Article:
Together we live our lives in a tender and sacred covenant where my husband is not my ‘ba’al’ but my ‘ish’.

I can only wish the very same for all of us—both in the realm of earthly love and in the realm of God’s presence.

estherhugenholtz: Reviews, discussions, creative writing (Handwriting)

Mijn artikel 'Vatichtov Esther - en Esther schreef: de groei van een heldin'  is afgelopen week in het liberaal-joodse kwartaalblad 'Levend Joods Geloof' verschenen. Het is nu via deze link te downloaden.

In het artikel wordt Esther's karakterontwikkeling besproken en pleit ik er voor dat zij de meest complexe - en daarom ook het meeste interessante - personage is uit de Megilla (boekrol Esther).

Veel leesplezier toegewenst!

estherhugenholtz: For discussing Torah and mitzvot (V'ahavta)

Parashat Vayetzeh is brimming with potential and is pregnant with becoming. Even though the parashah starts off with ‘vayeitzeh’(he went out), this really is the parashah of women, and of girls-becoming-women.

                As with any good story, the parashah opens with a mystery: Jacob, when travelling from Beer Sheva to Haran sets up camp to spend the night. It is there that he has his fateful dream of angels ascending and descending the ladder. But as it often goes with strange and inexplicable dreams, they teach us something. As God appears in Jacob’s dream, He says: “Remember, I am with you: I will protect you wherever you go.” (Gen. 28:14) Of course, Jacob awakes startled and proclaims: “Mah nora hamakom hazeh! – How awesome is this place!” The perennial way to start a journey of becoming.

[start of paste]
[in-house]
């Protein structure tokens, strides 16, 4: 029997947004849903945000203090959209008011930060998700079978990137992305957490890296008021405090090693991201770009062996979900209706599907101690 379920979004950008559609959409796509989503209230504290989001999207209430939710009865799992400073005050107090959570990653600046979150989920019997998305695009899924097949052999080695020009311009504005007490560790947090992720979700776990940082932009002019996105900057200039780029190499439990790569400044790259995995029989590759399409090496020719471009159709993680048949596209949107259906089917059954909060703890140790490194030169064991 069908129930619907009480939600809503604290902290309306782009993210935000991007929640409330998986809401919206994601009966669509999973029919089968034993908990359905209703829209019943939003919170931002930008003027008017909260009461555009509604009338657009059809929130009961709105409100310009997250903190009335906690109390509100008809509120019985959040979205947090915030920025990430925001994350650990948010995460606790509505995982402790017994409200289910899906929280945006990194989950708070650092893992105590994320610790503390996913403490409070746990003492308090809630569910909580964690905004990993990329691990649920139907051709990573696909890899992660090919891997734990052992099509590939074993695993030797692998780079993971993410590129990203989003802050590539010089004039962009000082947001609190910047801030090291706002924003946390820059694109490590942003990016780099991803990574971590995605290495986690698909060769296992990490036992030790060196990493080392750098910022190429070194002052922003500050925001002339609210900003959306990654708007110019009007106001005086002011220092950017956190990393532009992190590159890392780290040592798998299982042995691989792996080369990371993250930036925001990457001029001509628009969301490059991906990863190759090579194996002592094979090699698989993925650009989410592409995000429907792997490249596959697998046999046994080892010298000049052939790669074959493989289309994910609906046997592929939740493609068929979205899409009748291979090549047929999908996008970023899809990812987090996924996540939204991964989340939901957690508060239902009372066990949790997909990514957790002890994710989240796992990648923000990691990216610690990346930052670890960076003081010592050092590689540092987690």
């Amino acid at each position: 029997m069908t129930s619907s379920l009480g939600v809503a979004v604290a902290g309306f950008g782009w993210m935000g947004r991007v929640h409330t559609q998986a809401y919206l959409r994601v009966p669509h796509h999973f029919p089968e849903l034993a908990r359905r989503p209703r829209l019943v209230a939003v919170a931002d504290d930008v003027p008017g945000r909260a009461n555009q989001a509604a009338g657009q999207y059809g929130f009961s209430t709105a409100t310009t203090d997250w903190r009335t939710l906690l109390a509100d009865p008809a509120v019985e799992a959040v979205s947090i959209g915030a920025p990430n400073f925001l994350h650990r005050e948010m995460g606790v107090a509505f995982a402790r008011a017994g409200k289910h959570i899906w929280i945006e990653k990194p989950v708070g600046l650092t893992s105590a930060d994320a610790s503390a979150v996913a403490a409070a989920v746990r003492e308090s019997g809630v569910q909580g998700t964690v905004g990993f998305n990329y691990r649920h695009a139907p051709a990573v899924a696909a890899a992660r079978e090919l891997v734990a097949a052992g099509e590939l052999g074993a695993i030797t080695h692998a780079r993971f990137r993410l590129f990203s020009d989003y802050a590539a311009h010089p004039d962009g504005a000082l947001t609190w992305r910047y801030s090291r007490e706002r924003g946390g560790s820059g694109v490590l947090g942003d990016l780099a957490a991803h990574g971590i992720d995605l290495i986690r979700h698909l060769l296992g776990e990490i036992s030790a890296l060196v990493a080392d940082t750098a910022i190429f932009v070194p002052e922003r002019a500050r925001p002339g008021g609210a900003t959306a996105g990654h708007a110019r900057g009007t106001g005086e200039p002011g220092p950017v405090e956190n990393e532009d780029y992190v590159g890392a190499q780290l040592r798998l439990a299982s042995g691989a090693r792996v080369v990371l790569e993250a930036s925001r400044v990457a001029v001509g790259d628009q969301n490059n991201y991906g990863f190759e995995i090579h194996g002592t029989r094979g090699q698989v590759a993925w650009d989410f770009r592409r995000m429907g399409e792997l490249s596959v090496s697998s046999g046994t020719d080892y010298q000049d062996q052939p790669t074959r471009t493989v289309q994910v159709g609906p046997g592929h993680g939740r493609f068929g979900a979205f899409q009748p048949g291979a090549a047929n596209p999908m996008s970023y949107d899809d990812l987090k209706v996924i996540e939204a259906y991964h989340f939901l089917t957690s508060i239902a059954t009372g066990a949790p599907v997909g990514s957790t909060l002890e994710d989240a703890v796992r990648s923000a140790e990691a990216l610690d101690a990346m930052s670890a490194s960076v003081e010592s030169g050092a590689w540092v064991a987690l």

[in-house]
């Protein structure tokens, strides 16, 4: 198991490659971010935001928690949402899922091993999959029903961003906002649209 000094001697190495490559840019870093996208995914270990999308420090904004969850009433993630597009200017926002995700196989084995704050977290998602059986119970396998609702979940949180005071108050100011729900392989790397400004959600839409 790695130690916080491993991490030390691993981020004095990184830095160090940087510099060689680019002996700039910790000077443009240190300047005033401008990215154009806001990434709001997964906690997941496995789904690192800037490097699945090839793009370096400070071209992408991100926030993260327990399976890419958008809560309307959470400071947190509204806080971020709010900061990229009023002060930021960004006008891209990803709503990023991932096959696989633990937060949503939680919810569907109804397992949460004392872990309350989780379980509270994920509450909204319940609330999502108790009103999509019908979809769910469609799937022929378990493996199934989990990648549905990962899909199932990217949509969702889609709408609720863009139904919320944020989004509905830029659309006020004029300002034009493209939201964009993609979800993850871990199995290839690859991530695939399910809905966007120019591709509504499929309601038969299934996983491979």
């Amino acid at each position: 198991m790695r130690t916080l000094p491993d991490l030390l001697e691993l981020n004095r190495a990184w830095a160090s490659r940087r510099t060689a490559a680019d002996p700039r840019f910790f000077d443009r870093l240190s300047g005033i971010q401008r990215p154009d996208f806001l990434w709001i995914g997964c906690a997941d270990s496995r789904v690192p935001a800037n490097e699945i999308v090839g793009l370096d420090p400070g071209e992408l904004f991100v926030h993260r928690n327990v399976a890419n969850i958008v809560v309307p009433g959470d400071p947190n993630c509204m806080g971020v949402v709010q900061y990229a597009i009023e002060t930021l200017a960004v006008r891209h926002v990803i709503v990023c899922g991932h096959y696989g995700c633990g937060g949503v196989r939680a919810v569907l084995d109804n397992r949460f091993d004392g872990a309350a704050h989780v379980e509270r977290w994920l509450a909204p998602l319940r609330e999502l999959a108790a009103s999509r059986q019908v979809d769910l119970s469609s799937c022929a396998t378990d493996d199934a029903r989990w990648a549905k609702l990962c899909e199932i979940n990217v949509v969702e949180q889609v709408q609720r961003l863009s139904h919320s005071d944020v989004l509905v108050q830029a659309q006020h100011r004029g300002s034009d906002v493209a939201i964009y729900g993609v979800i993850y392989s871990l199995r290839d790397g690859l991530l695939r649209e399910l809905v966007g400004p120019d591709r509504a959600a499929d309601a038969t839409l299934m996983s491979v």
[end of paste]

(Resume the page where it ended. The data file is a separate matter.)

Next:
Then, the parashah shifts. Jacob meets the lovely Rachel at the well and falls in love with her, because she is “shapely and beautiful” (29:15). Does the Torah really want us to assume that good looks are really that important? All too often women compare (and compete with) our looks from which can stem a profound sense of inadequacy. It is tempting to see this parashah as a grand competition between two sisters, both entwined in each others’ pain. It is easy to become fixed on the externals—on the good looks of things—that we forget their potential and what they could become. Rachel and Leah were so trapped in sisterly rivalry for the love of one man that they negated their own potential. Their obsession with what was blinded them to what could be.

                And so, the Torah’s remark about Rachel’s physical beauty needs not to be read one-dimensionally. The Hebrew says: “Rachel haita yafat-to’ar v’yafat mar’eh”: And Rachel was beautiful of shape and of appearance.

Rashi comments on the word ‘mar’eh’. He says that this referred to the ‘shining of her face’. Our faces can become windows through which our essence shines. It does not have anything to do with skin-deep beauty but everything with potential and confidence and kindness. Maybe Rachels’ beauty was not external but internal. It seems fitting that immediately after the Torah describes Rachel’s beauty, the narrative states that Jacob loved her. A kinder (and more emancipated) reading would be that Jacob loved her for her neshama—her soul—and all the potential her soul engendered.